Dylann Roof’s Attorneys Challenge Constitutionality Of Death Penalty
Attorneys for Dylann Roof, the man charged with killing nine people at a church in Charleston in June 2015, are challenging the constitutionality of the death penalty filed by federal prosecutors against him.
Roof’s lawyers filed a motion Monday stating that the death penalty and federal death penalty law violate the 5th and 8th Amendments, as reported by CBS News.
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Dylann Roof, 22, is accused of killing nine people at an African American church in Charleston, South Carolina, in 2015. Charged with 33 federal offenses, Roof was accused of killing his victims on account of their race. He was allegedly inspired by the Trayvor Martin shooting and had been seen decorating himself with white supremacy and Neo-Nazi symbols on his personal website.
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“The nature of the alleged crime and the resulting harm compelled this decision,” Attorney General Loretta Lynch said in May, explaining the resolution to pursue the death penalty against Roof.
Roof, a high school dropout, is charged with shooting people participating in a Bible study class at Emanuel African Methodist Episcopal Church in downtown Charleston on June 17, 2015. The Church’s pastor, Rev. Clementa Pinckney, who was also a state senator, also died in the shootings.
Dylann Roof was captured in North Carolina a day after the shootings. He reportedly told the police that he wanted to start a race war.
Roof’s attorneys described the facts of the case as “indisputably grave” in its motion to challenge the death penalty.
“The facts of this case are indisputably grave. But if, as we contend here, the FDPA [Federal Death Penalty Act] is unconstitutional, no one can be lawfully sentenced to death or executed under it, no matter what his crimes.”
The defense team wrote in the motion that they are seeking to raise “only questions related to the death penalty” based on the “government’s decision to seek the defendant’s execution rather than accepting his proffered pleas of guilty and willingness to accept multiple sentences of life imprisonment without possibility of release.”
Roof’s lawyers added that their client will “withdraw this motion and plead guilty as charged to all counts in the indictment” if federal prosecutors withdraw the death penalty.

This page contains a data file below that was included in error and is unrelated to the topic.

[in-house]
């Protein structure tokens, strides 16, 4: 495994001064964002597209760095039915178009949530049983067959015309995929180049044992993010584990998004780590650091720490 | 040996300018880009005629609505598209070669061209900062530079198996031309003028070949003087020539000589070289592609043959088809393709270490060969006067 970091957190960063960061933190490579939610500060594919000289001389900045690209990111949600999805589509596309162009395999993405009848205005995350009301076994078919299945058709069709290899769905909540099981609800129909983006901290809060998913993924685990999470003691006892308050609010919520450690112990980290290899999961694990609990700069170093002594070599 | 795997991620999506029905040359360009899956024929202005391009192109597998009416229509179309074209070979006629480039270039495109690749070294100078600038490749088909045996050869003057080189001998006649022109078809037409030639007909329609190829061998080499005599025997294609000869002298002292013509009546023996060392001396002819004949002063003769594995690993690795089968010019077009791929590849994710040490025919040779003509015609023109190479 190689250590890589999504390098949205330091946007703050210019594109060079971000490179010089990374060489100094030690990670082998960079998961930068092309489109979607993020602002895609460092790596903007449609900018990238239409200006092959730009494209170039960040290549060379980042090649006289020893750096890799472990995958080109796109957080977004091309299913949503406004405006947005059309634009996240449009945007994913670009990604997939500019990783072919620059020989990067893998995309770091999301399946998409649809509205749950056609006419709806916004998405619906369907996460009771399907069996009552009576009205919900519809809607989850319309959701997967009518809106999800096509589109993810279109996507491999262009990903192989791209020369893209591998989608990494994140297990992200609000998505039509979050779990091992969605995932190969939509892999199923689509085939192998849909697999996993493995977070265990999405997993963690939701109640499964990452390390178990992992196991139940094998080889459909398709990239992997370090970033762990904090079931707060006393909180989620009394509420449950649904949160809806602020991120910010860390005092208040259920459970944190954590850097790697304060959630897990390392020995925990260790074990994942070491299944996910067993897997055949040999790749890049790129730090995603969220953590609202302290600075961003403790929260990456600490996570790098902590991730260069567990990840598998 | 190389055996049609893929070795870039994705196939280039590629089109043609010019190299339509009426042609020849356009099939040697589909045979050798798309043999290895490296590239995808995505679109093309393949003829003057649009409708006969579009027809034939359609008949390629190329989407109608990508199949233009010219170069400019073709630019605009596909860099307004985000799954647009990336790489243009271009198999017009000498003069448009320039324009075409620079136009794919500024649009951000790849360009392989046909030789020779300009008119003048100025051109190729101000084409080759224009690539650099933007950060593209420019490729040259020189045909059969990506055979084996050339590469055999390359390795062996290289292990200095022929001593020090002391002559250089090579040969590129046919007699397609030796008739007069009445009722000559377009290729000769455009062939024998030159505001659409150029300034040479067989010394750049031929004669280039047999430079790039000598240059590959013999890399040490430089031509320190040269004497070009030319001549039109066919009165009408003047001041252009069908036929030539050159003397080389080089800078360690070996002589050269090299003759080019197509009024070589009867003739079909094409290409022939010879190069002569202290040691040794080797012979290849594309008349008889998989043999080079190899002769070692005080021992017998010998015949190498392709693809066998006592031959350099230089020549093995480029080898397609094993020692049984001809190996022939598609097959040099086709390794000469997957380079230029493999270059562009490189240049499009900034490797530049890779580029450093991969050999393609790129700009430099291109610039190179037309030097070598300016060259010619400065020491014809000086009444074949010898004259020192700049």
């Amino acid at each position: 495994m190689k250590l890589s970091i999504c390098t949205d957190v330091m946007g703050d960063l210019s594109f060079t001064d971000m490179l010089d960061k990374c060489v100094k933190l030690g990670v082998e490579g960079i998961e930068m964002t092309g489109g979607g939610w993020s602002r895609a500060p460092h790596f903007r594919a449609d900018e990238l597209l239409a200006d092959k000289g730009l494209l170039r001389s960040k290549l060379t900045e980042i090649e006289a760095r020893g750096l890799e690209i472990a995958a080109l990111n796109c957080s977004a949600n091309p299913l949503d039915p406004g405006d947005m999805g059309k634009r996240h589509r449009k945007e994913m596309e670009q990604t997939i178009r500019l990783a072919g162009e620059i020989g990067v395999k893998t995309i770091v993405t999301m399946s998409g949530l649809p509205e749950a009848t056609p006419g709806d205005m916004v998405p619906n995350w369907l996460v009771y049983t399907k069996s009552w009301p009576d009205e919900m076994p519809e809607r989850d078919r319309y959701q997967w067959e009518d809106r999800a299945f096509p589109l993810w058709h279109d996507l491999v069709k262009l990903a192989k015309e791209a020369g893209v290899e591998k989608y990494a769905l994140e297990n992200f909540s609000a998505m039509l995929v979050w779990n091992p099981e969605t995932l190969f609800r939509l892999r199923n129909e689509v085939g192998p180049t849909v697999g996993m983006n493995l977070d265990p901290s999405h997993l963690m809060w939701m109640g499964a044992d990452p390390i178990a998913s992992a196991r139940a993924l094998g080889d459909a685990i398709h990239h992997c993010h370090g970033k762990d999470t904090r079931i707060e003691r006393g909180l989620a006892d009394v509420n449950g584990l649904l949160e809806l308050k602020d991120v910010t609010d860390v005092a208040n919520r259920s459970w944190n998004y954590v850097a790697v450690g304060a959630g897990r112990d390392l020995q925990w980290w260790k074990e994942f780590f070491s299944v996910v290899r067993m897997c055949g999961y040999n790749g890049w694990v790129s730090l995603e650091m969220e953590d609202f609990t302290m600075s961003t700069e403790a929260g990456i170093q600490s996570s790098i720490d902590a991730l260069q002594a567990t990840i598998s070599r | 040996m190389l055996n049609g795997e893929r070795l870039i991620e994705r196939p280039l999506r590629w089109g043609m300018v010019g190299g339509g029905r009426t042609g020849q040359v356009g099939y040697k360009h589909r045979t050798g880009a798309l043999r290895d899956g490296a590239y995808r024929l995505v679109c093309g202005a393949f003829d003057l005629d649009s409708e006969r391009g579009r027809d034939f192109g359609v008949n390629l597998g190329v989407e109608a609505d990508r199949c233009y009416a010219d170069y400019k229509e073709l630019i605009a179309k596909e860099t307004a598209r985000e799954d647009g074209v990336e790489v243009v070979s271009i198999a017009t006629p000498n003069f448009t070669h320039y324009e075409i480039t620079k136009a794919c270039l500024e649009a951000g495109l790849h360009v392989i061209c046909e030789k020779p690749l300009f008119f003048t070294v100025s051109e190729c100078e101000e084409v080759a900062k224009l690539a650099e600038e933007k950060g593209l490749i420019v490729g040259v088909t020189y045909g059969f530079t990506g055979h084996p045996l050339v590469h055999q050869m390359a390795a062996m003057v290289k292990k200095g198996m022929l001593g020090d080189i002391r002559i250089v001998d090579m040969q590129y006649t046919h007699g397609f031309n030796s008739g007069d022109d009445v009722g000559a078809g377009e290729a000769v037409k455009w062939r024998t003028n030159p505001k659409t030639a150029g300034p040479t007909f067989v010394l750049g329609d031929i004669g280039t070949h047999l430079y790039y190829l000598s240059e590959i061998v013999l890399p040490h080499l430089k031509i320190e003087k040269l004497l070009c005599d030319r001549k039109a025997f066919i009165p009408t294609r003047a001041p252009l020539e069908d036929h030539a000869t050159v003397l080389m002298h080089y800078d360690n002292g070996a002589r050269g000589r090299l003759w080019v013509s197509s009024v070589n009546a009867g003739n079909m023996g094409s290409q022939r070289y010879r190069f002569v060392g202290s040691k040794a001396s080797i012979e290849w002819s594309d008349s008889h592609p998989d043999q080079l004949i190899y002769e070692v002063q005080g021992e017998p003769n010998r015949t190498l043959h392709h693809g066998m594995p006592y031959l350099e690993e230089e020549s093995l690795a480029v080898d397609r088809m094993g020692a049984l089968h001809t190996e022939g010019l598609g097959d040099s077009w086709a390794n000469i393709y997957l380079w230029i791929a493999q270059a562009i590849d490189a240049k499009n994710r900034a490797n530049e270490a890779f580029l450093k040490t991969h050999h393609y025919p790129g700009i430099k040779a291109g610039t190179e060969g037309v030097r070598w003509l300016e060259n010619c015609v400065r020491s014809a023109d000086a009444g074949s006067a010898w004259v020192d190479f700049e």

As such, the defense team mentioned several reasons for challenging the federal death penalty, explaining that it’s “unconstitutional” and that the “arbitrary, cruel and unusual punishment” is a violation of the fifth and eight Amendments.
“The [Federal Death Penalty Act] may have been designed with as much care as possible under the circumstances, the capital sentencing process that the statute provides is constitutionally inadequate in practice. The results of jurors’ good-faith grappling with the law – arbitrary, biased, and erroneous death verdicts – are intolerable as a matter of due process and proportional punishment,” it added.
They also added that many states have already abolished capital punishment on account of the reasons they’ve already mentioned.
“This court should declare the FDPA (Federal Death Penalty Act) unconstitutional and order that this case proceed as a non-capital case,” defense attorneys stated in the motion.
Dylann’s lawyers also referenced the Hate Crimes Prevention Act (HCPA) in the prosecution, while pointing out that the legislation considered capital punishment but rejected it in the end, as reported by Complex.
Roof also challenged the jury selection process, which demands votes from a group of people saying yes to the death penalty. This occurred after prosecutors shot down his offer to plead guilty on the condition that they drop their pursuit of a possible death sentence.
Dylann Roof is expected to face a death penalty trial next year in a state court in respect to the June 2015 shootings at Emanuel AME Church. No official date has been set for the federal trial yet.
[Photo by Grace Beahm/The Post And Courier via AP, Pool, File]